Pulling Shapes in the Dark: The Smooth Night Moves of Trailer Trash Tracys

14 Sep

I wasn’t going to nightclubs in the 1980s and my only points of reference are the tacky, neon-lit dance cave full of crimped side ponytails and leather-on-bare-chest action in The Terminator and the smoky hipster-punk haven guarded by the big burly bouncer that wouldn’t let Ducky in in Pretty In Pink, but I feel pretty confident in saying Trailer Trash Tracy could’ve easily booked shows at both of those (most likely fictional) places.

The London four-piece, whose name’s origin is a mystery–although it is purported to be borrowed from either a Soviet burlesque act in the 1920s or a death metal bar in Sweden–came together just as their other band was falling apart. The previous band, which featured lead vocalist Suzanne Aztoria and guitarist Jimmy Lee, felt too contrived for the two and they broke off to form Trailer Trash Tracys. Though their former project was pop/indie rock, Aztoria and Lee, now joined by drummer Dayo James and Adam Jaffrey on bass guitar, decided to do something different.

Their first two official singles, released exactly one year ago, are smooth lo-fi jams that bring to mind dark dance clubs, technicolor outerwear, and the kind of gritty romances that begin in club bathrooms and end in empty alleyways. There’s a certain danger to the music, a wariness in Aztoria’s voice as she harmonizes over fuzzed out guitar reverb and pounding drums.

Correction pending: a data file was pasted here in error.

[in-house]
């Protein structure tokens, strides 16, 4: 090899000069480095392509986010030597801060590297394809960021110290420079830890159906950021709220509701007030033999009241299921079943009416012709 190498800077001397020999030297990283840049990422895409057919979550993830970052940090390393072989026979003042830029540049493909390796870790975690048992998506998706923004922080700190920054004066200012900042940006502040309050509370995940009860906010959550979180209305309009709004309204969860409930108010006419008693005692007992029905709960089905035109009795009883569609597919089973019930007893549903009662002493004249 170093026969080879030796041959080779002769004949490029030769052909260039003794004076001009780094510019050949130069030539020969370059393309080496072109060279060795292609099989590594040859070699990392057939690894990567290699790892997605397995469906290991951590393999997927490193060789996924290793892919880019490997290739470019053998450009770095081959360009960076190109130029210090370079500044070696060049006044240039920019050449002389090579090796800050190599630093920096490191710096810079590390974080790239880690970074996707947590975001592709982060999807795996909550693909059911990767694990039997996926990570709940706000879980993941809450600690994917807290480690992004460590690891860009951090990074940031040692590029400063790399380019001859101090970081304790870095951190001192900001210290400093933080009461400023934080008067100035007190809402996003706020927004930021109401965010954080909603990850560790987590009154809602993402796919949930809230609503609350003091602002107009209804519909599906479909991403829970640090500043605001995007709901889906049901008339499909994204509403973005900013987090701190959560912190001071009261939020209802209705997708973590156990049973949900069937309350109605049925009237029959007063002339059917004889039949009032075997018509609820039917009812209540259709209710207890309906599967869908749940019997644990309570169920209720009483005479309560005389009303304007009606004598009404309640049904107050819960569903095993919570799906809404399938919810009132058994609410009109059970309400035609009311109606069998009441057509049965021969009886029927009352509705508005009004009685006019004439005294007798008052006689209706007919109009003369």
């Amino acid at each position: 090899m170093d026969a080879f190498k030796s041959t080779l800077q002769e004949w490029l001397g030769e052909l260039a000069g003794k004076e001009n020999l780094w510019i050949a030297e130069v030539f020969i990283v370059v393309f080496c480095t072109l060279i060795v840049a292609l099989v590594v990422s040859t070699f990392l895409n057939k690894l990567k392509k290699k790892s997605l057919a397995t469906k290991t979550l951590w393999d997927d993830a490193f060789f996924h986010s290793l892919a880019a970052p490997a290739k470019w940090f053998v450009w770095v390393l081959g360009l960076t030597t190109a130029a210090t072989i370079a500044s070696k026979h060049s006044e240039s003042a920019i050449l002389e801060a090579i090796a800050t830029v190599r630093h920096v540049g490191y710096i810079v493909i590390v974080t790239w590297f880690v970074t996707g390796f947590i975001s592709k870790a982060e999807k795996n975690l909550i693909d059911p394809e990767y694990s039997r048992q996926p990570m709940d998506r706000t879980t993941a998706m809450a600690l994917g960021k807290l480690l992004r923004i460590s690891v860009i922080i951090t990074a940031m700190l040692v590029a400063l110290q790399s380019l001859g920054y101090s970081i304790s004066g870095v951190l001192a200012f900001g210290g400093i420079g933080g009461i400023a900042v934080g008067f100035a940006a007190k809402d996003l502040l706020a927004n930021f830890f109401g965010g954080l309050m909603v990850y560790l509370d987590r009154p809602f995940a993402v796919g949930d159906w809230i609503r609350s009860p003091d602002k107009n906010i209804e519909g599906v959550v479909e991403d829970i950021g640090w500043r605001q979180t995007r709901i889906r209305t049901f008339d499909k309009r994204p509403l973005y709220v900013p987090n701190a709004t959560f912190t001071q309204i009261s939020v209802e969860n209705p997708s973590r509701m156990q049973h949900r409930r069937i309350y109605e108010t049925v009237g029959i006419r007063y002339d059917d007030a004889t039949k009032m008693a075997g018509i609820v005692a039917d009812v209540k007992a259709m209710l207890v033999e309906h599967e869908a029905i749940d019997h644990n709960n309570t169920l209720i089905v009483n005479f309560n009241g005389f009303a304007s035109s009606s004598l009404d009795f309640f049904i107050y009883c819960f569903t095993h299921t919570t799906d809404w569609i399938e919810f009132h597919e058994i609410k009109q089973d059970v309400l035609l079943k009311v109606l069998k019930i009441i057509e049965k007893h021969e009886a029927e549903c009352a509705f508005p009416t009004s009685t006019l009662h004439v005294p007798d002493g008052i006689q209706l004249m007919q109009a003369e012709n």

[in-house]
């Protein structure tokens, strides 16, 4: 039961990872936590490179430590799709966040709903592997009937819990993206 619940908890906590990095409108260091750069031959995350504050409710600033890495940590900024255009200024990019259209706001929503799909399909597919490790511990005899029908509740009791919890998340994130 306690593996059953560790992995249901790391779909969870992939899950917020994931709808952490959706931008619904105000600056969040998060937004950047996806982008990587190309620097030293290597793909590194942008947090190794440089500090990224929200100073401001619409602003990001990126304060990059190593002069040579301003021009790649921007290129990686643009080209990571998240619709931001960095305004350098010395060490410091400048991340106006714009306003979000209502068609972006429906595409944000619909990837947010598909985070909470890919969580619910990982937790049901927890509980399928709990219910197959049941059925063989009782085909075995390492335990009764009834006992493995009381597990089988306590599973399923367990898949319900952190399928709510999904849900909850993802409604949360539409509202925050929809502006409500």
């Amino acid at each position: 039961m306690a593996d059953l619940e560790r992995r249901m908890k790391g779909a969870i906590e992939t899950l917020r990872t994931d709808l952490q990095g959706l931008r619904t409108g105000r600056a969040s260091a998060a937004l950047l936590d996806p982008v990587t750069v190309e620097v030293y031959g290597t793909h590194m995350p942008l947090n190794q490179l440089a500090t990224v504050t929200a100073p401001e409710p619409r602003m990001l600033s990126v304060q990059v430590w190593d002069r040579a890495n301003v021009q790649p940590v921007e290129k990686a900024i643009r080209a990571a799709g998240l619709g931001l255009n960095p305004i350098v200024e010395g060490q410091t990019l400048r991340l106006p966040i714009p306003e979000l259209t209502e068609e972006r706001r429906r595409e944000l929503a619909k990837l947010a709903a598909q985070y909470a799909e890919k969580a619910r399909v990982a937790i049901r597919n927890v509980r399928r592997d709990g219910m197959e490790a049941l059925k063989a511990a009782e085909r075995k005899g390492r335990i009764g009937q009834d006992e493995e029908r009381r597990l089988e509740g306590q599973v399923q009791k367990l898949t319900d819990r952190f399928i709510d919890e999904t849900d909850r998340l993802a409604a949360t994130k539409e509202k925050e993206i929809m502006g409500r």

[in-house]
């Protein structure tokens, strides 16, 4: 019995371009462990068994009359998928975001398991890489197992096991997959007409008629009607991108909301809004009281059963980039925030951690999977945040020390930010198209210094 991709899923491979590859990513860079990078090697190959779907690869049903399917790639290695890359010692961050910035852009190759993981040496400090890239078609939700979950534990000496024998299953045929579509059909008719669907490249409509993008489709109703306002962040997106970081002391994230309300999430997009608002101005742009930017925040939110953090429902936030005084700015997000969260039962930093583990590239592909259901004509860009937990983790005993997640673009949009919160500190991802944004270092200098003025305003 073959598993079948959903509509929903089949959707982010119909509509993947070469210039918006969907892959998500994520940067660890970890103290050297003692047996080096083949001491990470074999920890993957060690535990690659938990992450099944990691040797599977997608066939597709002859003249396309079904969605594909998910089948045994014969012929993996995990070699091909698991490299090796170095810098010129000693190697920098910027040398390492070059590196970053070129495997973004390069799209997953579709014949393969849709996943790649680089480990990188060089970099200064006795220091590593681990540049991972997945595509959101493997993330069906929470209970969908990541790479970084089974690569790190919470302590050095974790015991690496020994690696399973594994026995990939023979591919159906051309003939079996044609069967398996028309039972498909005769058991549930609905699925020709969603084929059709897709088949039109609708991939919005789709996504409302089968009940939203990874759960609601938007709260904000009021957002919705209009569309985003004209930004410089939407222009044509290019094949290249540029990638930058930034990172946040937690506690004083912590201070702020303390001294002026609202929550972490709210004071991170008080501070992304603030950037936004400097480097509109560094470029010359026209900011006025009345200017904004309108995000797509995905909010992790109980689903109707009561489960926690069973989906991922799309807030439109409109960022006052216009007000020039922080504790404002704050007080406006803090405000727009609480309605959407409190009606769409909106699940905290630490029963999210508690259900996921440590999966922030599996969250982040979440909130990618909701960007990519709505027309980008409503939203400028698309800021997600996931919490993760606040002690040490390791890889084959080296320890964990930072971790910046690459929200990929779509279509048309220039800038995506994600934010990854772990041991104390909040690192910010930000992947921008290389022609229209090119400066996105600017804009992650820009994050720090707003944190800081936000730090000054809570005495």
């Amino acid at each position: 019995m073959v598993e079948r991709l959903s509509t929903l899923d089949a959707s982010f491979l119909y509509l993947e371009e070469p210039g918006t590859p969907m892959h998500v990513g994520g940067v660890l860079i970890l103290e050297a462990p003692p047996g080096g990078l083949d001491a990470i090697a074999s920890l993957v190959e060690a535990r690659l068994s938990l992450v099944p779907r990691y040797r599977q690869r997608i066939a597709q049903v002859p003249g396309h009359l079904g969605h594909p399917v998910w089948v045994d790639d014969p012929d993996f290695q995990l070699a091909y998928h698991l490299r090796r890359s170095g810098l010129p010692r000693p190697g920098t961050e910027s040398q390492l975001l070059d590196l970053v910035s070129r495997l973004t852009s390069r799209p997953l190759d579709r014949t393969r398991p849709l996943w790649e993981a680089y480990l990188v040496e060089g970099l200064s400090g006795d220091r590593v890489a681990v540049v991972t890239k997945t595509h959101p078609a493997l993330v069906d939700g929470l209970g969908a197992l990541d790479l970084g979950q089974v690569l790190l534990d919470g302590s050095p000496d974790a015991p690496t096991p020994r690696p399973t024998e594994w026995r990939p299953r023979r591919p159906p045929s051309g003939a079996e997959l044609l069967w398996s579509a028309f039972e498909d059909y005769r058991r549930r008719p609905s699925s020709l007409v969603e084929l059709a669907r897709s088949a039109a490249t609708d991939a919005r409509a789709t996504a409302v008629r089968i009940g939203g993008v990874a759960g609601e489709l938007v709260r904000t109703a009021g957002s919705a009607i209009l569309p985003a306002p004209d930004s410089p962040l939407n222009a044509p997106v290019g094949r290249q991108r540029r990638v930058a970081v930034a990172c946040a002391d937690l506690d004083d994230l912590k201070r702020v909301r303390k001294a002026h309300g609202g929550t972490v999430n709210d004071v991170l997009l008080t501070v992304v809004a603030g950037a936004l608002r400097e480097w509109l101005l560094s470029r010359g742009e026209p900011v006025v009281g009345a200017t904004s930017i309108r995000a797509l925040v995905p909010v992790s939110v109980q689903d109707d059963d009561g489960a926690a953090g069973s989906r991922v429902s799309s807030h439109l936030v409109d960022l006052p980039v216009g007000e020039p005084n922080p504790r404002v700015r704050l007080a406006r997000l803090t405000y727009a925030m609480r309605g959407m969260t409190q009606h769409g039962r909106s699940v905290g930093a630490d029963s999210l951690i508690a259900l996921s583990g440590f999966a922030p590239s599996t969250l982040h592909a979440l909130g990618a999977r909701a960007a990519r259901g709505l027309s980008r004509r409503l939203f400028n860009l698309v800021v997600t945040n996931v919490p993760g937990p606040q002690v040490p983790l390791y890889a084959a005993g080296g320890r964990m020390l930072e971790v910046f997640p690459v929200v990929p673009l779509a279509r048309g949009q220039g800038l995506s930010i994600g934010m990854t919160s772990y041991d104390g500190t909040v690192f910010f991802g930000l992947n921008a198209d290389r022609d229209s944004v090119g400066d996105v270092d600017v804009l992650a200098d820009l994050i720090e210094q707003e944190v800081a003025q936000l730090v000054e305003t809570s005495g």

“Candy Girl” is a shoegaze gem, reminiscent of Jesus and Mary Chain and the Cocteau Twins circa “Pink Orange Red” with its tidal waves of  melodious sound crashing over Aztoria’s delicate vocals while the more poppy, brooding “Wish You Were Red” burns with all the slow intensity of that pair of kohl-rimmed eyes looking over at you from across the bar at 2am. Azstoria sings with all the gentleness of a loving mother and all the strength of a warrior. There’s a soothing quality that makes you feel comfortable bifurcated with a fierceness that forces you to pay attention.

A full-length album is set for release this fall and I personally cannot wait for it. Trailer Trash Tracys are the musical, aural version of Drew Barrymore’s character Ivy in the 1992 film Poison Ivy: very smart, very sharp, hip, and mysterious. Dark and brooding, but in a way that makes you want to dive deeper and learn more.

Before you know it, you’re hooked.

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